MCJ is a unique transmembrane DnaJ protein, highly conserved in vertebrates.
Although some studies have examined the regulation of the MCJ gene by methylation, the biology and function of MCJ protein remain unknown. We therefore performed a PSI-BLAST search (2
) by using the human MCJ sequence to examine the potential evolutionary association of MCJ with other proteins of known functions. The search revealed that MCJ is a member of a set of eukaryotic proteins that contain a conserved (66 to 100%) transmembrane domain and the C-terminal DnaJ domain (Fig. ; see Fig. S1 in the supplemental material). This set includes the previously described yeast TIM14, a component of a mitochondrial inner membrane translocase (42
) (Fig. ). It also includes an uncharacterized human DnaJ protein that has been described as a “translocase of mitochondrion inner membrane” because of its high level of similarity (67%; P
, 4 × 10−15
) to the yeast TIM14. This TIM14 human ortholog, which will be referred to herein as a TIM14-like protein, is similar to human MCJ (74%; P
, 6 × 10−32
) but lacks the corresponding N terminus (Fig. ). The sequence similarity searches indicate no other human proteins within this eukaryotic phylogeny (see Fig. S1 in the supplemental material).
FIG. 1. Phylogenetic analysis and sequence alignment of MCJ. (A) Homologous MCJ sequences from different species found by a BLASTp search. Alignments were made using the T-Coffee program. H. sapiens, Homo sapiens; D. melanogaster, Drosophila melanogaster; A. (more ...)
Five evolutionary clades (i.e., groups of sequences with a common ancestor) (Fig. ) were identified: plant, yeast TIM14, fly-worm TIM14-like, vertebrate TIM14-like, and vertebrate MCJ clades. The plant clade was set as the out-group, meaning that the other four clades share with one another a common ancestor that is not shared with the plant clade (Fig. ). The ecdysozoan (fly and worm) MCJ and TIM14-like sequences form a clade. We found with a high confidence level a gene duplication leading to two vertebrate clades, the MCJ and the TIM14-like clades (Fig. ). Although gene duplication may have occurred after the divergence of vertebrates from the fly-worm (ecdysozoan) lineage (Fig. , upper panel), this possibility was not strongly supported by the results of our analysis (described in Materials and Methods). Stronger support was found for MCJ to be the result of gene duplication prior to the divergence of ecdysozoa from vertebrates (Fig. , lower panel). This scenario would imply that MCJ must then have been lost in the fly-worm lineage(s).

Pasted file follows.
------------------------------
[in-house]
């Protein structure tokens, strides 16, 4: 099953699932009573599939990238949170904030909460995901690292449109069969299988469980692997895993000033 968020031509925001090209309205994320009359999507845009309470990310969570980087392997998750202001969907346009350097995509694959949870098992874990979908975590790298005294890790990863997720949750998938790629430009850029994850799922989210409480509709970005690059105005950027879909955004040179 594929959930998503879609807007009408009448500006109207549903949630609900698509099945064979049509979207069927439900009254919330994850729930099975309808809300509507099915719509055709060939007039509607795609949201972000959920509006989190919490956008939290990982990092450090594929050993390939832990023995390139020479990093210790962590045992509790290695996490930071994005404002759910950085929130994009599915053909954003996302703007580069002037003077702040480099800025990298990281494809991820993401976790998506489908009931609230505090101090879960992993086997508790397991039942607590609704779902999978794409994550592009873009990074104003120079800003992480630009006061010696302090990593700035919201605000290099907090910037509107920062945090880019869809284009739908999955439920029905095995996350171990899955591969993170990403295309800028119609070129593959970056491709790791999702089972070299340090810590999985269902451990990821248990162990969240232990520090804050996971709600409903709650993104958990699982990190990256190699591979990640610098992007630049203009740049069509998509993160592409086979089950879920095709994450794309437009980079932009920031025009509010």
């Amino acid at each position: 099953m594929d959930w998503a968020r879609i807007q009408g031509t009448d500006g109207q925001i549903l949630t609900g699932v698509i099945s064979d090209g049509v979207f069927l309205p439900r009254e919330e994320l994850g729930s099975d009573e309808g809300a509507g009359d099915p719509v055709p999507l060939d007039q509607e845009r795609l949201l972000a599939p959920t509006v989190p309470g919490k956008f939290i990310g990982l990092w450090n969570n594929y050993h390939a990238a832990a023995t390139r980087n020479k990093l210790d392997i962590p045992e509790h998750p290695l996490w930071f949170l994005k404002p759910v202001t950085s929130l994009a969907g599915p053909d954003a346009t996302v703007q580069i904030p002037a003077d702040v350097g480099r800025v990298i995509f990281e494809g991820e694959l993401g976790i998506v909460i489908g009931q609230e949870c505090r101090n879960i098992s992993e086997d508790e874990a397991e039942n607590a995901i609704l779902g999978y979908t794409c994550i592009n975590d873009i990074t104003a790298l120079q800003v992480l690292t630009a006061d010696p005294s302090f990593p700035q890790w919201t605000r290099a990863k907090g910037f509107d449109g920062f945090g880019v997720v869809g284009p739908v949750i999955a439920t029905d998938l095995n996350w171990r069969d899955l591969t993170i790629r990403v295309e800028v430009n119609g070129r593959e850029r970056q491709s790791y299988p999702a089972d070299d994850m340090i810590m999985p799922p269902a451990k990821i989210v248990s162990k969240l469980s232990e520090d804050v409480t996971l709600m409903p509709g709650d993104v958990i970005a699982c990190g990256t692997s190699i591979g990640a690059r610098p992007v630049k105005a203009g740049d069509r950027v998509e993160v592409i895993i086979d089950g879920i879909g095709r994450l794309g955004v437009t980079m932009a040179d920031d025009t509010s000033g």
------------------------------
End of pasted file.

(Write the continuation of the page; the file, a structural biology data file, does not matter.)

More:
Unlike the transmembrane and C-terminal DnaJ regions that are highly conserved within the five clades, the juxtamembrane C-terminal regions are distinct among clades, although they are conserved within each clade (Fig. ). Thus, vertebrate MCJ orthologs have a unique juxtamembrane C-terminal region that is not conserved in other clades. In addition, the N terminus region (35 aa) present in the MCJ clade is absent in the TIM14-like vertebrate and ecdysozoan clades and is highly variable in the yeast TIM14 clade (Fig. ). However, within the MCJ clade, seven sites of this N terminus are perfectly conserved and more than 90% of the sites exhibit some degree of conservation. The presence of the highly conserved N-terminal region specifically in the MCJ clade, but not in the TIM14-like vertebrate clade, suggests distinct functions of MCJ and TIM14 in vertebrates.
MCJ is a type II transmembrane protein localized in the Golgi compartment.
The above-described MCJ phylogenetic analysis revealed the evolutionary ancestor of MCJ as yeast TIM14, which is localized in the inner mitochondrial membrane (42
). Since no previous studies have addressed the subcellular localization of MCJ, we generated a HA-tagged-MCJ-expressing construct that also contained an internal ribosome entry site-EGFP gene and transfected 293T cells with this construct. We first tested MCJ expression in transfected cells by Western blot analysis. In correlation with the predicted size of MCJ, a protein of approximately 16 to 18 kDa was detected only in MCJ-transfected 293T cells and not in cells transfected with an empty plasmid (Fig. ).